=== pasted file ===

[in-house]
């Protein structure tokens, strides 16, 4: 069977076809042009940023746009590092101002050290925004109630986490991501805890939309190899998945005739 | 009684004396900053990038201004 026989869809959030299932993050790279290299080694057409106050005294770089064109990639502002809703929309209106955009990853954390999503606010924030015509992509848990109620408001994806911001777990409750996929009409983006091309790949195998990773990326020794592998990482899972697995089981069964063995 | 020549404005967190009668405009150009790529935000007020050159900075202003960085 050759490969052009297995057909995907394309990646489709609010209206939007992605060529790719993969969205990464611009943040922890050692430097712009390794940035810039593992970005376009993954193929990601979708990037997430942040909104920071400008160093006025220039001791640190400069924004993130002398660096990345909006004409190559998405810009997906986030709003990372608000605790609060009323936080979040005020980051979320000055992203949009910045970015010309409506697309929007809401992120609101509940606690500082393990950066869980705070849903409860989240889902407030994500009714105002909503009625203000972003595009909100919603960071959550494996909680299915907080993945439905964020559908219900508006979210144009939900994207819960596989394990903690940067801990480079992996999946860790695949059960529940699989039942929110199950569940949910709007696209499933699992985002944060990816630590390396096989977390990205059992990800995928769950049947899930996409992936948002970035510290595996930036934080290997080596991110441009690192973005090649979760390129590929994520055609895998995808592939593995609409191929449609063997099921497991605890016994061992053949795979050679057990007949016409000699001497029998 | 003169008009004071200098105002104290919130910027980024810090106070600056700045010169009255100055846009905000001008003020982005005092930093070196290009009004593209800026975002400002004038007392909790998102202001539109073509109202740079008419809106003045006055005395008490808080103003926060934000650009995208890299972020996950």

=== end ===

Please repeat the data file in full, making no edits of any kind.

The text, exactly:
[in-house]
């Protein structure tokens, strides 16, 4: 069977076809042009940023746009590092101002050290925004109630986490991501805890939309190899998945005739 | 009684004396900053990038201004 026989869809959030299932993050790279290299080694057409106050005294770089064109990639502002809703929309209106955009990853954390999503606010924030015509992509848990109620408001994806911001777990409750996929009409983006091309790949195998990773990326020794592998990482899972697995089981069964063995 | 020549404005967190009668405009150009790529935000007020050159900075202003960085 050759490969052009297995057909995907394309990646489709609010209206939007992605060529790719993969969205990464611009943040922890050692430097712009390794940035810039593992970005376009993954193929990601979708990037997430942040909104920071400008160093006025220039001791640190400069924004993130002398660096990345909006004409190559998405810009997906986030709003990372608000605790609060009323936080979040005020980051979320000055992203949009910045970015010309409506697309929007809401992120609101509940606690500082393990950066869980705070849903409860989240889902407030994500009714105002909503009625203000972003595009909100919603960071959550494996909680299915907080993945439905964020559908219900508006979210144009939900994207819960596989394990903690940067801990480079992996999946860790695949059960529940699989039942929110199950569940949910709007696209499933699992985002944060990816630590390396096989977390990205059992990800995928769950049947899930996409992936948002970035510290595996930036934080290997080596991110441009690192973005090649979760390129590929994520055609895998995808592939593995609409191929449609063997099921497991605890016994061992053949795979050679057990007949016409000699001497029998 | 003169008009004071200098105002104290919130910027980024810090106070600056700045010169009255100055846009905000001008003020982005005092930093070196290009009004593209800026975002400002004038007392909790998102202001539109073509109202740079008419809106003045006055005395008490808080103003926060934000650009995208890299972020996950």